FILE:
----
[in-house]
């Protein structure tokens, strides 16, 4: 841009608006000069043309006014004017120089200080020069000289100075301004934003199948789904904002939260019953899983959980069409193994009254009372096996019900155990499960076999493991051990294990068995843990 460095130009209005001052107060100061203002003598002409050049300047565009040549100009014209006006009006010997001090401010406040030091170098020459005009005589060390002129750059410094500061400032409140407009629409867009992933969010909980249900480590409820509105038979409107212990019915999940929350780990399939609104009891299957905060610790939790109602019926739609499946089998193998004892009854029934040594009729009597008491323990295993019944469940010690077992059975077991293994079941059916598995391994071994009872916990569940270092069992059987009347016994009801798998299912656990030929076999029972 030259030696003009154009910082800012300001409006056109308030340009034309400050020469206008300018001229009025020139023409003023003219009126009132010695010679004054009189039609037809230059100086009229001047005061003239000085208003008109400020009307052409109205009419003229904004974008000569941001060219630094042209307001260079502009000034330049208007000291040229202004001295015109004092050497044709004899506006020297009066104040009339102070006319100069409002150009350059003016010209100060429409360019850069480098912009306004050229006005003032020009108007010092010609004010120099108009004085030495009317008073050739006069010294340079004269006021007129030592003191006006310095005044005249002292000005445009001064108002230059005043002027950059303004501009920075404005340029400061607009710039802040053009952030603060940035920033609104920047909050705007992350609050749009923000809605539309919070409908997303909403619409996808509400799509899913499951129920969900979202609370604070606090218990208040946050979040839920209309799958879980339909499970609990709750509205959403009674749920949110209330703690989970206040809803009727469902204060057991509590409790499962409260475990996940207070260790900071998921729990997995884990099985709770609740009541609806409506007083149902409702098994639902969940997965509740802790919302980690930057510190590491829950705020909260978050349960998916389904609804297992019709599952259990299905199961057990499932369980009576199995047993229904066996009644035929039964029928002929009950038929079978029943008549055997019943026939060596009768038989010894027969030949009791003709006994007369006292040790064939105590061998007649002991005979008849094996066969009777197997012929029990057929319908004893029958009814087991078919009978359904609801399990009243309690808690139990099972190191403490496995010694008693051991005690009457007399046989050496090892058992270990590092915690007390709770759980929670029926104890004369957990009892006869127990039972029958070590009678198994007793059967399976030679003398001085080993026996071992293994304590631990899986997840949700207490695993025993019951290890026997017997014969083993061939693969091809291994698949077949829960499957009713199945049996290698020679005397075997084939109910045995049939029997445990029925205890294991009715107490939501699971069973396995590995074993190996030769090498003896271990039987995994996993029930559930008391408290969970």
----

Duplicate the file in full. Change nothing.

[in-house]
């Protein structure tokens, strides 16, 4: 841009608006000069043309006014004017120089200080020069000289100075301004934003199948789904904002939260019953899983959980069409193994009254009372096996019900155990499960076999493991051990294990068995843990 460095130009209005001052107060100061203002003598002409050049300047565009040549100009014209006006009006010997001090401010406040030091170098020459005009005589060390002129750059410094500061400032409140407009629409867009992933969010909980249900480590409820509105038979409107212990019915999940929350780990399939609104009891299957905060610790939790109602019926739609499946089998193998004892009854029934040594009729009597008491323990295993019944469940010690077992059975077991293994079941059916598995391994071994009872916990569940270092069992059987009347016994009801798998299912656990030929076999029972 030259030696003009154009910082800012300001409006056109308030340009034309400050020469206008300018001229009025020139023409003023003219009126009132010695010679004054009189039609037809230059100086009229001047005061003239000085208003008109400020009307052409109205009419003229904004974008000569941001060219630094042209307001260079502009000034330049208007000291040229202004001295015109004092050497044709004899506006020297009066104040009339102070006319100069409002150009350059003016010209100060429409360019850069480098912009306004050229006005003032020009108007010092010609004010120099108009004085030495009317008073050739006069010294340079004269006021007129030592003191006006310095005044005249002292000005445009001064108002230059005043002027950059303004501009920075404005340029400061607009710039802040053009952030603060940035920033609104920047909050705007992350609050749009923000809605539309919070409908997303909403619409996808509400799509899913499951129920969900979202609370604070606090218990208040946050979040839920209309799958879980339909499970609990709750509205959403009674749920949110209330703690989970206040809803009727469902204060057991509590409790499962409260475990996940207070260790900071998921729990997995884990099985709770609740009541609806409506007083149902409702098994639902969940997965509740802790919302980690930057510190590491829950705020909260978050349960998916389904609804297992019709599952259990299905199961057990499932369980009576199995047993229904066996009644035929039964029928002929009950038929079978029943008549055997019943026939060596009768038989010894027969030949009791003709006994007369006292040790064939105590061998007649002991005979008849094996066969009777197997012929029990057929319908004893029958009814087991078919009978359904609801399990009243309690808690139990099972190191403490496995010694008693051991005690009457007399046989050496090892058992270990590092915690007390709770759980929670029926104890004369957990009892006869127990039972029958070590009678198994007793059967399976030679003398001085080993026996071992293994304590631990899986997840949700207490695993025993019951290890026997017997014969083993061939693969091809291994698949077949829960499957009713199945049996290698020679005397075997084939109910045995049939029997445990029925205890294991009715107490939501699971069973396995590995074993190996030769090498003896271990039987995994996993029930559930008391408290969970």